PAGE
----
Pillsbury Winthrop Shaw Pittman LLP


  • Be proactive in considering and protecting potentially applicable attorney-client and work product privileges.
  • Communications during and following crisis should always be examined through a lens of compassion.
  • Dedicate time afterward with a multidisciplinary group to surface and memorialize lessons learned to build an increasingly resilient organization.

After an unprecedented freeze that impeded travel and disrupted electricity, heat, internet, cellular and water services for days—upending lives and businesses across the state on a massive scale—the cleanup continues, with losses still to be tabulated, and for many, water still to be restored. And, it all happened against the backdrop of the ongoing COVID-19 pandemic in which vaccination efforts are in a race against new virus variants. For businesses picking up the pieces, deploying a few key crisis-management best practices will help:

Protect attorney-client and work product privileges as the Company responds.

As with any event that has human resource implications or that impairs business continuity, errors in judgment as to whether and how action is taken and communicated can lead to significant liability if handled incorrectly. For example, a decision about employee travel can be later questioned if employees are injured in transit, or conversely, if decisions made to protect personnel disrupt service delivery to customers and counterparties.

Significant business and supply chain interruptions are having direct financial fallout that will need to be managed, with plenty of property damage, as well. Wage and hour concerns will also pop up as businesses try to figure out how to get caught up. Companies are well-advised to be proactive in considering and safeguarding potentially applicable attorney-client privilege and attorney work product protectionsas they mitigate, assess and document their own losses, plus anticipate potential claims against the Company. Practically, that means the general counsel’s office and outside counsel may take a heightened role in recovery efforts compared to regular business events and operations.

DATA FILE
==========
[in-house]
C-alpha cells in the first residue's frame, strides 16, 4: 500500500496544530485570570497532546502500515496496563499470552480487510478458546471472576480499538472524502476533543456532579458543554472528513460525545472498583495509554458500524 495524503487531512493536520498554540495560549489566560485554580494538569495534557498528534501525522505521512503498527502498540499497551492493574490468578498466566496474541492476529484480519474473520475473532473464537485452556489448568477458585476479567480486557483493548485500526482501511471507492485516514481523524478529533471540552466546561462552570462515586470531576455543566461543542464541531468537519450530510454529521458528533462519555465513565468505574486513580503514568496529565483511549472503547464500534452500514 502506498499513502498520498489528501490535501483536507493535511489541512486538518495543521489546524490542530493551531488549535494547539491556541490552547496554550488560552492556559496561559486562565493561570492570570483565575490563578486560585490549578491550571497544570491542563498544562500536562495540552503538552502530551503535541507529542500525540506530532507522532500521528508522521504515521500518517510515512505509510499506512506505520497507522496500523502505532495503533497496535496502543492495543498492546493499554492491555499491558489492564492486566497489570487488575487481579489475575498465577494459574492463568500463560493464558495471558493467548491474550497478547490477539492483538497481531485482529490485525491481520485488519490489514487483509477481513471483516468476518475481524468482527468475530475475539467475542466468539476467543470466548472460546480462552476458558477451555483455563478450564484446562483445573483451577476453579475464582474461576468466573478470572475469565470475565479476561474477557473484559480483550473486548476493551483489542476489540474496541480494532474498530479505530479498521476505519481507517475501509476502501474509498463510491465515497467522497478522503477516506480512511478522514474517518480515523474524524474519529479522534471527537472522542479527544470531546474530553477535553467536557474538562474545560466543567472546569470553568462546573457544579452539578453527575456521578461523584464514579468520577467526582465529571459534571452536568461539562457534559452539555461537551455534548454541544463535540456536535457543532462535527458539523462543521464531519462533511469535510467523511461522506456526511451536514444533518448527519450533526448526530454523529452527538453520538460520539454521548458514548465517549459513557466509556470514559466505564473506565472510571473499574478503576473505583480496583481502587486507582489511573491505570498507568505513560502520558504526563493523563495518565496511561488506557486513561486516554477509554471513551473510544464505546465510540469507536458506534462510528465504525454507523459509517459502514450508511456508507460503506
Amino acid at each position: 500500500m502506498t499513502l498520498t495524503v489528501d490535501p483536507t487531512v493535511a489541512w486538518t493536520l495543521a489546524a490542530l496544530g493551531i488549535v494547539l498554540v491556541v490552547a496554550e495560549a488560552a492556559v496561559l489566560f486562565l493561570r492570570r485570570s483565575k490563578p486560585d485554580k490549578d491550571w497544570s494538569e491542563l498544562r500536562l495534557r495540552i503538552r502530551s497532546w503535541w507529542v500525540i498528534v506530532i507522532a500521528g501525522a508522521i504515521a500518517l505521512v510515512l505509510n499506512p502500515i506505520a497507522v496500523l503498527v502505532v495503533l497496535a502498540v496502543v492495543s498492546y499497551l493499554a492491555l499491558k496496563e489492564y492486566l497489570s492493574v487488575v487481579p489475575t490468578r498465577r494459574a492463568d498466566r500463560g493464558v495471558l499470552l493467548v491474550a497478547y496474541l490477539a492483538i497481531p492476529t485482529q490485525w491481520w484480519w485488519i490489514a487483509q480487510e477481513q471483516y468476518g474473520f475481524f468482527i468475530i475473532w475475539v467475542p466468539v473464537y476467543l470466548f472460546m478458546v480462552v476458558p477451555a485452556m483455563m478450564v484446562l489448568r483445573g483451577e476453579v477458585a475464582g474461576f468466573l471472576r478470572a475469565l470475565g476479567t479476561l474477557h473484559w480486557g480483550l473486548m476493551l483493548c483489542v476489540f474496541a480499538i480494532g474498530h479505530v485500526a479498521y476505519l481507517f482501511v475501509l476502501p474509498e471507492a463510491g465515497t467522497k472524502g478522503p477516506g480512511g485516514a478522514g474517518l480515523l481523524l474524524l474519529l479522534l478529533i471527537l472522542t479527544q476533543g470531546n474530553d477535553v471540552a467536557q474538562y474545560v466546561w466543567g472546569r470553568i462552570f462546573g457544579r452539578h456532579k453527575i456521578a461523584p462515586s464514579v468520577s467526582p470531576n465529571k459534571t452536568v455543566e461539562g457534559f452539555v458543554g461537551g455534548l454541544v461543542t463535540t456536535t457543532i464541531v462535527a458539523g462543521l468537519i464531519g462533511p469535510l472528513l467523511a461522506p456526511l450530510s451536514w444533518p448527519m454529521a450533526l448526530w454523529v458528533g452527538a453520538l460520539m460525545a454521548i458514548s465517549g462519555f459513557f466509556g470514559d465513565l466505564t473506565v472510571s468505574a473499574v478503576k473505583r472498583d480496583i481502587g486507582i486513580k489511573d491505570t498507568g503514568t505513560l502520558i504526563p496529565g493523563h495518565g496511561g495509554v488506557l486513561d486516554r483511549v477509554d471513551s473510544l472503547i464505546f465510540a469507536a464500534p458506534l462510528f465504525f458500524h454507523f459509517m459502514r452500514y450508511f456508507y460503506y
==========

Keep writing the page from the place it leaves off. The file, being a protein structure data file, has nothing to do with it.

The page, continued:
Don’t forget the compassion in the haste to return to “normal.”

For Texans, last week was quite a week, one that seemed to collapse and expand time all at once. Many businesses are rapidly trying to catch up as their bedraggled personnel patch up their plumbing and wade through their backed-up inboxes and task lists. As with any crisis, there is both a physical and mental aspect to it, and businesses that respond with compassion for personnel, customers, counterparties and the broader community in which they operate will reap the benefits with a quicker return to normal, fewer hiccups along the way, and less potential blame for fallout. Communications during and following crisis should always be examined through a lens of compassion.

Invest time and effort in an after-action analysis.

Once crisis passes, it is human nature to want to move on as soon as possible. But, dedicating time afterward to put a cross-disciplinary set of heads together to surface and memorialize lessons learned and go-forward implications can go a long way toward increasing the Company’s resilience for the future. It’s not just about lessons learned, either; it’s also about opportunity spotting. The only constant about crisis is that it is inevitable, and those businesses that use each crisis as an opportunity to strengthen their organizations will fare best in the long run.

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